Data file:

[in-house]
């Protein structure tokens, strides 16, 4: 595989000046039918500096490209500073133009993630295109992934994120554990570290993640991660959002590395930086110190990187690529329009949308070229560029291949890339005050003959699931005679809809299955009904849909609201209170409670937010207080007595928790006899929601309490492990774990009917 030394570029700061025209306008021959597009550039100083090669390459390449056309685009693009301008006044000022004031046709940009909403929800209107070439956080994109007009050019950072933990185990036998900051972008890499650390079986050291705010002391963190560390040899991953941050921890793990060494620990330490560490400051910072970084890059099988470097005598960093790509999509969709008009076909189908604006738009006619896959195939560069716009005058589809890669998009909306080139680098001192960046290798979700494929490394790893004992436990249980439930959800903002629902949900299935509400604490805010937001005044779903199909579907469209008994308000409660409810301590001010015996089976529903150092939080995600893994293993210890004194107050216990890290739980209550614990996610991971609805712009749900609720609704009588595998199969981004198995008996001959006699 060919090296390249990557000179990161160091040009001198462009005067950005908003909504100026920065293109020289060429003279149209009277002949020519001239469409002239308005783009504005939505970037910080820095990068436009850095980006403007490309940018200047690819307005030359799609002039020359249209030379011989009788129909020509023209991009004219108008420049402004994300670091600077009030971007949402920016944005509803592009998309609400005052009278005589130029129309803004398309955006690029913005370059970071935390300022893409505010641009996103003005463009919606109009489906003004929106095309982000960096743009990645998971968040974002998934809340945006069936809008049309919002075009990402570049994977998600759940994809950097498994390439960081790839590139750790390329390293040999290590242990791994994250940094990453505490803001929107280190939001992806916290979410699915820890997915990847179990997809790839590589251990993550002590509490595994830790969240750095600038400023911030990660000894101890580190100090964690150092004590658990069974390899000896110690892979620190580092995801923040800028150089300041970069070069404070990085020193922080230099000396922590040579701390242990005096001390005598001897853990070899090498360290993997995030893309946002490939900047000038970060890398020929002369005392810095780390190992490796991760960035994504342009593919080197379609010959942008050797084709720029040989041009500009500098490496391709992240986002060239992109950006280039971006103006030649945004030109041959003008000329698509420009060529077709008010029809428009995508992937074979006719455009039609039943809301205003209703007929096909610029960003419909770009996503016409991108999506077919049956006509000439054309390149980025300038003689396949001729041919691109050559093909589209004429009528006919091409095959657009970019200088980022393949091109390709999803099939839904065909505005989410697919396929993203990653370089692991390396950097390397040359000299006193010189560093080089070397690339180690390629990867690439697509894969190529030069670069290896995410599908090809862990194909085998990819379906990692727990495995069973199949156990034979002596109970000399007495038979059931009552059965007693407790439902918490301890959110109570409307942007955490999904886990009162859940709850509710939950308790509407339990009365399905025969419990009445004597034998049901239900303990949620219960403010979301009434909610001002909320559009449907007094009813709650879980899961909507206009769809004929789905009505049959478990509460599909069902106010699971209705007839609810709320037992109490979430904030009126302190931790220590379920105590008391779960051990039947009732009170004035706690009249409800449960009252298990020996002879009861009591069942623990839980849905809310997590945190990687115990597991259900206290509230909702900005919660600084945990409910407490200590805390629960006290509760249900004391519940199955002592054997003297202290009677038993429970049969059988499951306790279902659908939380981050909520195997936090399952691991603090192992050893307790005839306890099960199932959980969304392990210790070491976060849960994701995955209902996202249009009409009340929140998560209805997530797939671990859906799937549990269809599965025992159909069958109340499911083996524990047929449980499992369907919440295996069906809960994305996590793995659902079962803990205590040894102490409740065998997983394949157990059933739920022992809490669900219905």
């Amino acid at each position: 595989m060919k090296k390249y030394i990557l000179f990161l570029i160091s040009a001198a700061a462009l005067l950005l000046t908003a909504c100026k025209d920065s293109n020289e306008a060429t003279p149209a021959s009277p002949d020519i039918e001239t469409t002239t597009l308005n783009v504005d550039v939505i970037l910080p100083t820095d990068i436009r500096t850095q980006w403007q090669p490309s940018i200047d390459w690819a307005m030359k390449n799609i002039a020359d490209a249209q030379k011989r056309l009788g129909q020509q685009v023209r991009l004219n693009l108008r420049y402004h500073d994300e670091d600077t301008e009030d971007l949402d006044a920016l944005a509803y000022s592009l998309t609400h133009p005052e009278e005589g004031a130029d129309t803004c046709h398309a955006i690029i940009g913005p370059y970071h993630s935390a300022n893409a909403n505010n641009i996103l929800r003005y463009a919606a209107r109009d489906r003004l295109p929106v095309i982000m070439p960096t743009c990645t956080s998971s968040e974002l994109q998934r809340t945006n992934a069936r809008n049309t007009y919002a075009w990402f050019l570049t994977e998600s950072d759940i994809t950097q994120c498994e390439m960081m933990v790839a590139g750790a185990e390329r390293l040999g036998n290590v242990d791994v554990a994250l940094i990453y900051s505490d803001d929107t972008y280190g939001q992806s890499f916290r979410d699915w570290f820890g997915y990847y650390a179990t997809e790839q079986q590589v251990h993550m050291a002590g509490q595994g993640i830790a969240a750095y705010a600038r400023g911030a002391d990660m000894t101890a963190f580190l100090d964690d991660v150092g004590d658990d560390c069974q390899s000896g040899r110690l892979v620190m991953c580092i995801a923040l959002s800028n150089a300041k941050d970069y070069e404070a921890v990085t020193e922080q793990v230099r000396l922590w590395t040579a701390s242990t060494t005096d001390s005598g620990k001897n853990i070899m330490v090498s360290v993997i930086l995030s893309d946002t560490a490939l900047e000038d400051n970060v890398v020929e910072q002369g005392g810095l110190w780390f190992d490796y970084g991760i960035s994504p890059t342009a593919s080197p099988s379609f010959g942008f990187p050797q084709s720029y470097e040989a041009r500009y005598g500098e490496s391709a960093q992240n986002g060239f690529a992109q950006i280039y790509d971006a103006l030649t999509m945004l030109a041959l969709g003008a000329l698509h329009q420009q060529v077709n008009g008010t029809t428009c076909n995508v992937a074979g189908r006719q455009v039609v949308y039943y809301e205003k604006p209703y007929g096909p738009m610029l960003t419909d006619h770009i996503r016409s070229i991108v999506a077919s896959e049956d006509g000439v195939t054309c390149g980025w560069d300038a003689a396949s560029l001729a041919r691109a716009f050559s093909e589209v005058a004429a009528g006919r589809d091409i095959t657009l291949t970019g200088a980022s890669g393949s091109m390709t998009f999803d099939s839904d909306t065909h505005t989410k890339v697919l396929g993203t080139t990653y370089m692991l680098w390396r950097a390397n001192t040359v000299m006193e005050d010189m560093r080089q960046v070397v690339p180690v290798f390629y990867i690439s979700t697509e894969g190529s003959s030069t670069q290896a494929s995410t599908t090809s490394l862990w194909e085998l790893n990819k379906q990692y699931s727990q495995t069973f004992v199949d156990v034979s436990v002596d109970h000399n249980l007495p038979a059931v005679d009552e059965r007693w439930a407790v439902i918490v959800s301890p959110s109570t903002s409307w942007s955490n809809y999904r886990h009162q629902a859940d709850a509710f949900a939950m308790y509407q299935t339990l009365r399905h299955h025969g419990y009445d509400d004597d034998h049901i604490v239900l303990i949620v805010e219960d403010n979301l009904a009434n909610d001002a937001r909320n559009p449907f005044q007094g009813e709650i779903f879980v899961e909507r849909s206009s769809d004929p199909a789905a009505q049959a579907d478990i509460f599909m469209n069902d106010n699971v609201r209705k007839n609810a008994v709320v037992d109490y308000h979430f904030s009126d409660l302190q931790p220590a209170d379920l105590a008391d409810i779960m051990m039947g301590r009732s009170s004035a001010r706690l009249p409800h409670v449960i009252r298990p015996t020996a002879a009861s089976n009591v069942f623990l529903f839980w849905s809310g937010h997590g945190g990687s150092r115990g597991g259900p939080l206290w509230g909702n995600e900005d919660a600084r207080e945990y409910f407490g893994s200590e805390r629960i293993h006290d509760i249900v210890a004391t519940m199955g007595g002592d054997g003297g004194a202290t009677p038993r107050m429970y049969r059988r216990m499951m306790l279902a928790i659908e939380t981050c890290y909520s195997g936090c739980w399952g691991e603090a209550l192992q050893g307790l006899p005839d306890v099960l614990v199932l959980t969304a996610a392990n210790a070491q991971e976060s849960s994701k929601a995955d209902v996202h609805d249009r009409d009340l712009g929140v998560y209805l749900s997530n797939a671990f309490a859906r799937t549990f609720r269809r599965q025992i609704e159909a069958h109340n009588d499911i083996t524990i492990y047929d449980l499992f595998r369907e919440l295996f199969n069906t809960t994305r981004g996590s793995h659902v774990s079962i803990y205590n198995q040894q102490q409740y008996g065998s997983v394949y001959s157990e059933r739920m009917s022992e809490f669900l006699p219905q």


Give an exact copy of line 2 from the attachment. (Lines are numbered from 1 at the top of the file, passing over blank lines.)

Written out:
């Protein structure tokens, strides 16, 4: 595989000046039918500096490209500073133009993630295109992934994120554990570290993640991660959002590395930086110190990187690529329009949308070229560029291949890339005050003959699931005679809809299955009904849909609201209170409670937010207080007595928790006899929601309490492990774990009917 030394570029700061025209306008021959597009550039100083090669390459390449056309685009693009301008006044000022004031046709940009909403929800209107070439956080994109007009050019950072933990185990036998900051972008890499650390079986050291705010002391963190560390040899991953941050921890793990060494620990330490560490400051910072970084890059099988470097005598960093790509999509969709008009076909189908604006738009006619896959195939560069716009005058589809890669998009909306080139680098001192960046290798979700494929490394790893004992436990249980439930959800903002629902949900299935509400604490805010937001005044779903199909579907469209008994308000409660409810301590001010015996089976529903150092939080995600893994293993210890004194107050216990890290739980209550614990996610991971609805712009749900609720609704009588595998199969981004198995008996001959006699 060919090296390249990557000179990161160091040009001198462009005067950005908003909504100026920065293109020289060429003279149209009277002949020519001239469409002239308005783009504005939505970037910080820095990068436009850095980006403007490309940018200047690819307005030359799609002039020359249209030379011989009788129909020509023209991009004219108008420049402004994300670091600077009030971007949402920016944005509803592009998309609400005052009278005589130029129309803004398309955006690029913005370059970071935390300022893409505010641009996103003005463009919606109009489906003004929106095309982000960096743009990645998971968040974002998934809340945006069936809008049309919002075009990402570049994977998600759940994809950097498994390439960081790839590139750790390329390293040999290590242990791994994250940094990453505490803001929107280190939001992806916290979410699915820890997915990847179990997809790839590589251990993550002590509490595994830790969240750095600038400023911030990660000894101890580190100090964690150092004590658990069974390899000896110690892979620190580092995801923040800028150089300041970069070069404070990085020193922080230099000396922590040579701390242990005096001390005598001897853990070899090498360290993997995030893309946002490939900047000038970060890398020929002369005392810095780390190992490796991760960035994504342009593919080197379609010959942008050797084709720029040989041009500009500098490496391709992240986002060239992109950006280039971006103006030649945004030109041959003008000329698509420009060529077709008010029809428009995508992937074979006719455009039609039943809301205003209703007929096909610029960003419909770009996503016409991108999506077919049956006509000439054309390149980025300038003689396949001729041919691109050559093909589209004429009528006919091409095959657009970019200088980022393949091109390709999803099939839904065909505005989410697919396929993203990653370089692991390396950097390397040359000299006193010189560093080089070397690339180690390629990867690439697509894969190529030069670069290896995410599908090809862990194909085998990819379906990692727990495995069973199949156990034979002596109970000399007495038979059931009552059965007693407790439902918490301890959110109570409307942007955490999904886990009162859940709850509710939950308790509407339990009365399905025969419990009445004597034998049901239900303990949620219960403010979301009434909610001002909320559009449907007094009813709650879980899961909507206009769809004929789905009505049959478990509460599909069902106010699971209705007839609810709320037992109490979430904030009126302190931790220590379920105590008391779960051990039947009732009170004035706690009249409800449960009252298990020996002879009861009591069942623990839980849905809310997590945190990687115990597991259900206290509230909702900005919660600084945990409910407490200590805390629960006290509760249900004391519940199955002592054997003297202290009677038993429970049969059988499951306790279902659908939380981050909520195997936090399952691991603090192992050893307790005839306890099960199932959980969304392990210790070491976060849960994701995955209902996202249009009409009340929140998560209805997530797939671990859906799937549990269809599965025992159909069958109340499911083996524990047929449980499992369907919440295996069906809960994305996590793995659902079962803990205590040894102490409740065998997983394949157990059933739920022992809490669900219905």